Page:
In 1994 it was Steve Young driving the Ferrari with Joe Montana having been banished to Missouri (misery?) in 1993. 1994 would be Young’s career year with a passer rating of 112.8. Young completed 70.3 percent of his throws for almost 4000 yards, 35 TDs and only 10 picks. He also ran for almost 300 yards and another seven TDs. 1994 would be the third year of Young’s three year run as first team All-Pro. Young’s completion percentage is still tied for 11th best all-time (minimum number of throws apply).

In terms of completion percentage the only regular season in the top ten that is from last century is Ken Anderson’s 1982 season where he completed 70.6 percent of his throws in the strike-shortened season. Sammy Baugh’s 1945 season was in the top 10 until last year when Aaron Rodgers knocked him out of the top 10. Of course every season since 2016 has seen a QB get a top 10 completion percentage value.

2016 - Sam Bradford 71.6%

2017, 18 and 19 - Drew Brees 72.0%, 74.4% and 74.3%

2020 - Rodgers 70.7% and Brees (again) 70.5%

Derek Carr also hit the top 10 in 2019 at 70.4%

Seven of the top 10 completion percentage seasons have occurred in the last five seasons. but let’s get back to the 49ers.

The 1994 49ers would again lap the field in terms of passing offense with the second best team, Brett Favre’s Packers, coming in at second with a passer rating of 89.1. The average NFL team in 1994 had a passer rating of 78.4. The 49ers had a passer rating of 111.4.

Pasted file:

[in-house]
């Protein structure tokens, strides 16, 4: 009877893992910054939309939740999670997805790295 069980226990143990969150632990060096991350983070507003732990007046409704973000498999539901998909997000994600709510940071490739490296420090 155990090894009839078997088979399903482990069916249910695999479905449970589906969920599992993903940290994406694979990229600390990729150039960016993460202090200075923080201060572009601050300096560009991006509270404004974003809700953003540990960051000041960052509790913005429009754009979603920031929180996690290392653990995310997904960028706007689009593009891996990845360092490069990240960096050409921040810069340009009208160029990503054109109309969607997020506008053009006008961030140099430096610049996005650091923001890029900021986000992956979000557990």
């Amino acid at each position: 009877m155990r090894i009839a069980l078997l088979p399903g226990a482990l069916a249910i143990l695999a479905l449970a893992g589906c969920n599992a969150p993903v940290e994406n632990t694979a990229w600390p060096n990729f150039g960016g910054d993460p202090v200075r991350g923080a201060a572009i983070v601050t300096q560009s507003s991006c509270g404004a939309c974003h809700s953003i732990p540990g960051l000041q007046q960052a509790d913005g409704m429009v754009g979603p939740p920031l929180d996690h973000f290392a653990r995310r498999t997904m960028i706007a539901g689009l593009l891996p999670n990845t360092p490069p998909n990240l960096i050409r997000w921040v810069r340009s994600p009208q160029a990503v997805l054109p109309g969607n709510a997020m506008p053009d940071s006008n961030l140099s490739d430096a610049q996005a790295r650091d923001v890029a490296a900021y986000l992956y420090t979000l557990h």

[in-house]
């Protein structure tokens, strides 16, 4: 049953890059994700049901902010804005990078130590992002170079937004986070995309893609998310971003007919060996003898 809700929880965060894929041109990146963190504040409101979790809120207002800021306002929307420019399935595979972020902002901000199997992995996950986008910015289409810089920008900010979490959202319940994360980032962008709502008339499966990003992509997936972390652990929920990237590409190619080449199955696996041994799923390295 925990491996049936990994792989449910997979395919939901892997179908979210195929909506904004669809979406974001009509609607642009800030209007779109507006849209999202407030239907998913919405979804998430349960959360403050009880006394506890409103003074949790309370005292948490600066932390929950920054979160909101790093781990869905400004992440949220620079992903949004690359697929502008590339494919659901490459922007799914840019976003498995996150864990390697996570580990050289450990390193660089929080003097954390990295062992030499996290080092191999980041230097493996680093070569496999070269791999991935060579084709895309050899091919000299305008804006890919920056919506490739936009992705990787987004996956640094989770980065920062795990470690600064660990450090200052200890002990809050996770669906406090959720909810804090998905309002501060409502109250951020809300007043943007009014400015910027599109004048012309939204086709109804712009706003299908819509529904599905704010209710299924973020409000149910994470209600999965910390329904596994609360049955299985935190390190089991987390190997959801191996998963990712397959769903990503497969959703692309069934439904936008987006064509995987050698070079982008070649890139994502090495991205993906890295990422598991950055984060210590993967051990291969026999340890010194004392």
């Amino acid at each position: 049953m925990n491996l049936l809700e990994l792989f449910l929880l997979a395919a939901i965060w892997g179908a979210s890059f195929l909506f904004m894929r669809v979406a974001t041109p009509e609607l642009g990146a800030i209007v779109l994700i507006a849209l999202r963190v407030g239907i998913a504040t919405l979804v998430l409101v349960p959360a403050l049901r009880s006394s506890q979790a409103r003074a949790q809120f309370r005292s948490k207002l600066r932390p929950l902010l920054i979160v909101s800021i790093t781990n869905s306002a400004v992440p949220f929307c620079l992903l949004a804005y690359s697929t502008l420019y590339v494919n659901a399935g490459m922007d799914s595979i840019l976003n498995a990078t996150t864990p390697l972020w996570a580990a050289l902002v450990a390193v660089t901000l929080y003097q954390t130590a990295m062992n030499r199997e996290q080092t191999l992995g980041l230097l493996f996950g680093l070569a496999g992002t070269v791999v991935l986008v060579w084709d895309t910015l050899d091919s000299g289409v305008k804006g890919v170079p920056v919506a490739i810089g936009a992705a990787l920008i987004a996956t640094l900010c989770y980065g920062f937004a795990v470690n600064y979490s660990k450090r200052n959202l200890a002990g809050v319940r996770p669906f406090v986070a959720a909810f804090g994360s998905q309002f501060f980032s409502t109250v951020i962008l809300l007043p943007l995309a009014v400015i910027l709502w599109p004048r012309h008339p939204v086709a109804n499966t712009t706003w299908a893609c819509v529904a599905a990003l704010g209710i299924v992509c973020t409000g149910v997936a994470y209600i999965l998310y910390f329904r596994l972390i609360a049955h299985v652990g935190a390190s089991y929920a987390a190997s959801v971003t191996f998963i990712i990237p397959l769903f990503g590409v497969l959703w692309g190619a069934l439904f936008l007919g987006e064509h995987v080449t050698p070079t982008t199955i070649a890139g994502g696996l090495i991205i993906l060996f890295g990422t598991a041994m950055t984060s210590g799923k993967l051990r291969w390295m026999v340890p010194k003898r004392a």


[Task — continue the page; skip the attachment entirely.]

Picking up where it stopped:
For perspective, John Elway would make the Pro Bowl in 1994 by completing 62.1 percent of his throws for 16 TDs and 10 picks (passer rating of 85.7). He would also run for 235 yards and another four TDs. Elway would also take a league-high 46 sacks in 1994 in only 14 starts. Hugh Millen would start the other two games for the Broncos (both losses).

2004

The was the first year that Peyton Manning lapped the field, although the Vikings would also have a really good passing offense in 2004. The Colts (Manning) would finish the regular season with a then-record passer rating of 119.7. League average that season was 82.8. Manning would throw a league-record 49 TD passes (Colts would have 51 - two from Jim Sorgi). At the same time Daunte Culpepper would have a career year throwing 39 TDs and only 11 picks with 4717 passing yards. Interestingly, none of his receivers made the Pro Bowl, not even future Hall of Famer, Moss. Moss only caught 49 passes (with 13 for TDs) in 2004. The success of the 2004 and 2005 Vikings offense would land offensive coordinator Scott Linehan his only head coaching gig with the Rams in 2006.